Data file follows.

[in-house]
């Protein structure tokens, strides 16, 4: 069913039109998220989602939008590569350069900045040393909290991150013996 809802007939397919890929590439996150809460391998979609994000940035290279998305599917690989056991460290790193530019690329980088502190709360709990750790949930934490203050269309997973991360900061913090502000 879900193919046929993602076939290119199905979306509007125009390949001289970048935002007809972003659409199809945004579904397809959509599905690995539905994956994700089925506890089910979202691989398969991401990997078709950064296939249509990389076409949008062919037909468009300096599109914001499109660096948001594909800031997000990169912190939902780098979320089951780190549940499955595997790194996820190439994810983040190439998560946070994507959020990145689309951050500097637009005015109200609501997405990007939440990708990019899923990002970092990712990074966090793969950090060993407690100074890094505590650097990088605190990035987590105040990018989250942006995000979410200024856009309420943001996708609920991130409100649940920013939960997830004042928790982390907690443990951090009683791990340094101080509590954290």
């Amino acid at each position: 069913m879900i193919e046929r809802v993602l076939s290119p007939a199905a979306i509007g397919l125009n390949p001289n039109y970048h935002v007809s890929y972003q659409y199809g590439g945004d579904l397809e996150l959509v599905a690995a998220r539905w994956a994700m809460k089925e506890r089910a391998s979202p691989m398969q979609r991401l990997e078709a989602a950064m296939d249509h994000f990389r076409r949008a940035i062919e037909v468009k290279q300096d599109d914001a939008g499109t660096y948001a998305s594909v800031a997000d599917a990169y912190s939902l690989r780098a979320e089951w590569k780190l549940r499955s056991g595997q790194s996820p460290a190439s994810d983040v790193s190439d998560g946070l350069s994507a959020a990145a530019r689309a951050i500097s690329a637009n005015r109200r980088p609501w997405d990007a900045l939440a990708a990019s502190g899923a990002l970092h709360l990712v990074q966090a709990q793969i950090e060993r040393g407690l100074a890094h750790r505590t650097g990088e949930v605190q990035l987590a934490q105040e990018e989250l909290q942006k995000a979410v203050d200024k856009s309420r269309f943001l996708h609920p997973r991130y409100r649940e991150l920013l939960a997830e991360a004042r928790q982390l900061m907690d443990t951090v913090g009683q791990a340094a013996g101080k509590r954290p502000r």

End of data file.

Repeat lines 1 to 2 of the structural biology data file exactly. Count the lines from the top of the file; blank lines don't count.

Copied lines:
[in-house]
């Protein structure tokens, strides 16, 4: 069913039109998220989602939008590569350069900045040393909290991150013996 809802007939397919890929590439996150809460391998979609994000940035290279998305599917690989056991460290790193530019690329980088502190709360709990750790949930934490203050269309997973991360900061913090502000 879900193919046929993602076939290119199905979306509007125009390949001289970048935002007809972003659409199809945004579904397809959509599905690995539905994956994700089925506890089910979202691989398969991401990997078709950064296939249509990389076409949008062919037909468009300096599109914001499109660096948001594909800031997000990169912190939902780098979320089951780190549940499955595997790194996820190439994810983040190439998560946070994507959020990145689309951050500097637009005015109200609501997405990007939440990708990019899923990002970092990712990074966090793969950090060993407690100074890094505590650097990088605190990035987590105040990018989250942006995000979410200024856009309420943001996708609920991130409100649940920013939960997830004042928790982390907690443990951090009683791990340094101080509590954290």